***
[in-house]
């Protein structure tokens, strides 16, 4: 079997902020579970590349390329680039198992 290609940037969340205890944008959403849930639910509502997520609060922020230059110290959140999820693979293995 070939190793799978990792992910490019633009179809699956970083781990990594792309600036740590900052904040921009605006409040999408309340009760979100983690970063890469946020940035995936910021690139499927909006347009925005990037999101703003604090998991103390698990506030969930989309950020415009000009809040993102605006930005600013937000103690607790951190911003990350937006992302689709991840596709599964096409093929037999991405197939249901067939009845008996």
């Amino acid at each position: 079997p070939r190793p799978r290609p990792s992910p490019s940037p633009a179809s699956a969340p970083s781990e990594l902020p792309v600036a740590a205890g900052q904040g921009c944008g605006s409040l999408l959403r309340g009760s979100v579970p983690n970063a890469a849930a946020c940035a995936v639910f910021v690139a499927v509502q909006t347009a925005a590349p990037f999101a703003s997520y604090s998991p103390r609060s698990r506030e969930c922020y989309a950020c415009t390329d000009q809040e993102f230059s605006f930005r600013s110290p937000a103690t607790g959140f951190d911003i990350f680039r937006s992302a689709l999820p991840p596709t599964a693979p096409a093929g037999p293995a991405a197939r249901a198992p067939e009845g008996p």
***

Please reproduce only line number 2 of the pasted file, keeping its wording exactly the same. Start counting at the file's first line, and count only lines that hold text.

């Protein structure tokens, strides 16, 4: 079997902020579970590349390329680039198992 290609940037969340205890944008959403849930639910509502997520609060922020230059110290959140999820693979293995 070939190793799978990792992910490019633009179809699956970083781990990594792309600036740590900052904040921009605006409040999408309340009760979100983690970063890469946020940035995936910021690139499927909006347009925005990037999101703003604090998991103390698990506030969930989309950020415009000009809040993102605006930005600013937000103690607790951190911003990350937006992302689709991840596709599964096409093929037999991405197939249901067939009845008996």